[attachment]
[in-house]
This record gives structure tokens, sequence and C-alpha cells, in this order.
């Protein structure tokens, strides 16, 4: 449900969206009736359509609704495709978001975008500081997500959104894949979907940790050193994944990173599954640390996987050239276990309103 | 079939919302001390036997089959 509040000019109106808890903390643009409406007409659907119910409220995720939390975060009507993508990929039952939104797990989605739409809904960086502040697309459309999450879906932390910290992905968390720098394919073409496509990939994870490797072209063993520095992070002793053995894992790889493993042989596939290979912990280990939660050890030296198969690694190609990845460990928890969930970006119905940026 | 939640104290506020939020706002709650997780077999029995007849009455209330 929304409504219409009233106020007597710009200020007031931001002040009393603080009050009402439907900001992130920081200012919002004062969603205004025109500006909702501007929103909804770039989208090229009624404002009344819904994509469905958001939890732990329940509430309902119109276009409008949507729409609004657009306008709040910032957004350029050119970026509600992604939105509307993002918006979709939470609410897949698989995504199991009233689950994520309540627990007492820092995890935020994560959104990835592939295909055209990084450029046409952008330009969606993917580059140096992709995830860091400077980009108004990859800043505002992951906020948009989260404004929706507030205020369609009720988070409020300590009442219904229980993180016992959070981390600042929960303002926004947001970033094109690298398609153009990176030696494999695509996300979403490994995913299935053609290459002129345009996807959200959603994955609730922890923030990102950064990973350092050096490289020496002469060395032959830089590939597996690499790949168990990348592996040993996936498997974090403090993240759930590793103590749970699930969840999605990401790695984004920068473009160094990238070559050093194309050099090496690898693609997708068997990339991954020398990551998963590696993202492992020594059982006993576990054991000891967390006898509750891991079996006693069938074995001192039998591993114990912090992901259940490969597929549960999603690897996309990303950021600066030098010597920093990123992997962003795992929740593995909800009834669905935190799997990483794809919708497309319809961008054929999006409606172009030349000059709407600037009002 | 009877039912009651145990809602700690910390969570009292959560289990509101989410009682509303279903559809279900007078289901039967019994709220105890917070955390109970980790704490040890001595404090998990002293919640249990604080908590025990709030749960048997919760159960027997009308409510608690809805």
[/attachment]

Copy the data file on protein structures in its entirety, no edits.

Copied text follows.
[in-house]
This record gives structure tokens, sequence and C-alpha cells, in this order.
């Protein structure tokens, strides 16, 4: 449900969206009736359509609704495709978001975008500081997500959104894949979907940790050193994944990173599954640390996987050239276990309103 | 079939919302001390036997089959 509040000019109106808890903390643009409406007409659907119910409220995720939390975060009507993508990929039952939104797990989605739409809904960086502040697309459309999450879906932390910290992905968390720098394919073409496509990939994870490797072209063993520095992070002793053995894992790889493993042989596939290979912990280990939660050890030296198969690694190609990845460990928890969930970006119905940026 | 939640104290506020939020706002709650997780077999029995007849009455209330 929304409504219409009233106020007597710009200020007031931001002040009393603080009050009402439907900001992130920081200012919002004062969603205004025109500006909702501007929103909804770039989208090229009624404002009344819904994509469905958001939890732990329940509430309902119109276009409008949507729409609004657009306008709040910032957004350029050119970026509600992604939105509307993002918006979709939470609410897949698989995504199991009233689950994520309540627990007492820092995890935020994560959104990835592939295909055209990084450029046409952008330009969606993917580059140096992709995830860091400077980009108004990859800043505002992951906020948009989260404004929706507030205020369609009720988070409020300590009442219904229980993180016992959070981390600042929960303002926004947001970033094109690298398609153009990176030696494999695509996300979403490994995913299935053609290459002129345009996807959200959603994955609730922890923030990102950064990973350092050096490289020496002469060395032959830089590939597996690499790949168990990348592996040993996936498997974090403090993240759930590793103590749970699930969840999605990401790695984004920068473009160094990238070559050093194309050099090496690898693609997708068997990339991954020398990551998963590696993202492992020594059982006993576990054991000891967390006898509750891991079996006693069938074995001192039998591993114990912090992901259940490969597929549960999603690897996309990303950021600066030098010597920093990123992997962003795992929740593995909800009834669905935190799997990483794809919708497309319809961008054929999006409606172009030349000059709407600037009002 | 009877039912009651145990809602700690910390969570009292959560289990509101989410009682509303279903559809279900007078289901039967019994709220105890917070955390109970980790704490040890001595404090998990002293919640249990604080908590025990709030749960048997919760159960027997009308409510608690809805």